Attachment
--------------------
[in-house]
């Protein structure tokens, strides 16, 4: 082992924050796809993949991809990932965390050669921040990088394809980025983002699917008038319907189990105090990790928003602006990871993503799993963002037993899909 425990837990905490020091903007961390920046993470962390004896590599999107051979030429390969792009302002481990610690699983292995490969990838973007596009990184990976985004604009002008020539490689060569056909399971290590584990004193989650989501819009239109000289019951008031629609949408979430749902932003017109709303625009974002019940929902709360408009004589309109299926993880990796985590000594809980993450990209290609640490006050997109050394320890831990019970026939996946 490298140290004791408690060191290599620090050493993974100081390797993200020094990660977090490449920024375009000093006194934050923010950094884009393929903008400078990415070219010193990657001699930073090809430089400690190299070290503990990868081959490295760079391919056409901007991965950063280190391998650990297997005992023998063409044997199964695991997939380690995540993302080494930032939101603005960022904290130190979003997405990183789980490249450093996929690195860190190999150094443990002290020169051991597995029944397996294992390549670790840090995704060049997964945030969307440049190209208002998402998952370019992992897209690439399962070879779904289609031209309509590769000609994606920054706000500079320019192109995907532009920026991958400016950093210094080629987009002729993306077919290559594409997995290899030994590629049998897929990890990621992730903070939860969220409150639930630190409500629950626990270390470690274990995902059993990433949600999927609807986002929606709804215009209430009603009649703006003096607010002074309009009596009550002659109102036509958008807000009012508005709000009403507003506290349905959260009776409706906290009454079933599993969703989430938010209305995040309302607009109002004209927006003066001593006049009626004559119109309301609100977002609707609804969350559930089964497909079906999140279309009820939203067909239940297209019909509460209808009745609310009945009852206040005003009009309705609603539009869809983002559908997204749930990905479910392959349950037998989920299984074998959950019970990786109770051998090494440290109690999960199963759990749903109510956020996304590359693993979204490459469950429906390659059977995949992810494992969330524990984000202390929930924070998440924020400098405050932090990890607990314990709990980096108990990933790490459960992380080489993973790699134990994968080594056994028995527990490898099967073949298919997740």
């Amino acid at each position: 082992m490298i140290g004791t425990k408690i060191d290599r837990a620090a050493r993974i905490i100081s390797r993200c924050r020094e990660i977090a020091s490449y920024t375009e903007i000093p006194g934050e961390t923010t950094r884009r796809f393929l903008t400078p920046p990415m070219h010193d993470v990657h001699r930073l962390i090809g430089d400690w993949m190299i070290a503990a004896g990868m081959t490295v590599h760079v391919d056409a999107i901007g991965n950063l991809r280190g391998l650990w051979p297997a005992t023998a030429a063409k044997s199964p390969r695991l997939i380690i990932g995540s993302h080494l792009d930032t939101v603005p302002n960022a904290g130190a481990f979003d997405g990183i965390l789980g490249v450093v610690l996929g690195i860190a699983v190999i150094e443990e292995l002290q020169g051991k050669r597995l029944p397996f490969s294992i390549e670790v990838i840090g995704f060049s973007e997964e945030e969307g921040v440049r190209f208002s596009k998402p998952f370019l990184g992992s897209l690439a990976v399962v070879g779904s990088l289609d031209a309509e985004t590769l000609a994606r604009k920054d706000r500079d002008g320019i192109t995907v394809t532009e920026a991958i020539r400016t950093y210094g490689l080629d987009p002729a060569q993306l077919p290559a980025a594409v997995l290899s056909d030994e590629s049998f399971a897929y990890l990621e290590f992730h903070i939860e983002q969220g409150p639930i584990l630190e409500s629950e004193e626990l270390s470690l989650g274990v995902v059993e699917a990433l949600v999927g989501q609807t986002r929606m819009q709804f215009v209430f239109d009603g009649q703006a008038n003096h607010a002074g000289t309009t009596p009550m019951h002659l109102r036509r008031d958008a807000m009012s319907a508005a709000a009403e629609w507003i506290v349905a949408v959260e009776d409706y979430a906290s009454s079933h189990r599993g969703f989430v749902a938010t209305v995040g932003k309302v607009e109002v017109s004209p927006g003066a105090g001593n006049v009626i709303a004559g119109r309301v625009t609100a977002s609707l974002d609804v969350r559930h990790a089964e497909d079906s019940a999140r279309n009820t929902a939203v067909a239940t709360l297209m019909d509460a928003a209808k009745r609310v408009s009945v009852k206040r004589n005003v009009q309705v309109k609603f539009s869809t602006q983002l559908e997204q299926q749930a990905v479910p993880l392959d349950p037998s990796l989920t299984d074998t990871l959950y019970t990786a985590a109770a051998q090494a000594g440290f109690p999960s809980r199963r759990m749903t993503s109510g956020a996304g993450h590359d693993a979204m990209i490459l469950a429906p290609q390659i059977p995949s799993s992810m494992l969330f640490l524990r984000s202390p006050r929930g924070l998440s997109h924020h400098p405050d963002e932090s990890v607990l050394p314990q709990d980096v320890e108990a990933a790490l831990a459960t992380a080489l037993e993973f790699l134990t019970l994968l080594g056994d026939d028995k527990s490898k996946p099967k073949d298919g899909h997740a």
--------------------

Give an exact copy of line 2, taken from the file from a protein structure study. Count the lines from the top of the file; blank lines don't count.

């Protein structure tokens, strides 16, 4: 082992924050796809993949991809990932965390050669921040990088394809980025983002699917008038319907189990105090990790928003602006990871993503799993963002037993899909 425990837990905490020091903007961390920046993470962390004896590599999107051979030429390969792009302002481990610690699983292995490969990838973007596009990184990976985004604009002008020539490689060569056909399971290590584990004193989650989501819009239109000289019951008031629609949408979430749902932003017109709303625009974002019940929902709360408009004589309109299926993880990796985590000594809980993450990209290609640490006050997109050394320890831990019970026939996946 490298140290004791408690060191290599620090050493993974100081390797993200020094990660977090490449920024375009000093006194934050923010950094884009393929903008400078990415070219010193990657001699930073090809430089400690190299070290503990990868081959490295760079391919056409901007991965950063280190391998650990297997005992023998063409044997199964695991997939380690995540993302080494930032939101603005960022904290130190979003997405990183789980490249450093996929690195860190190999150094443990002290020169051991597995029944397996294992390549670790840090995704060049997964945030969307440049190209208002998402998952370019992992897209690439399962070879779904289609031209309509590769000609994606920054706000500079320019192109995907532009920026991958400016950093210094080629987009002729993306077919290559594409997995290899030994590629049998897929990890990621992730903070939860969220409150639930630190409500629950626990270390470690274990995902059993990433949600999927609807986002929606709804215009209430009603009649703006003096607010002074309009009596009550002659109102036509958008807000009012508005709000009403507003506290349905959260009776409706906290009454079933599993969703989430938010209305995040309302607009109002004209927006003066001593006049009626004559119109309301609100977002609707609804969350559930089964497909079906999140279309009820939203067909239940297209019909509460209808009745609310009945009852206040005003009009309705609603539009869809983002559908997204749930990905479910392959349950037998989920299984074998959950019970990786109770051998090494440290109690999960199963759990749903109510956020996304590359693993979204490459469950429906390659059977995949992810494992969330524990984000202390929930924070998440924020400098405050932090990890607990314990709990980096108990990933790490459960992380080489993973790699134990994968080594056994028995527990490898099967073949298919997740």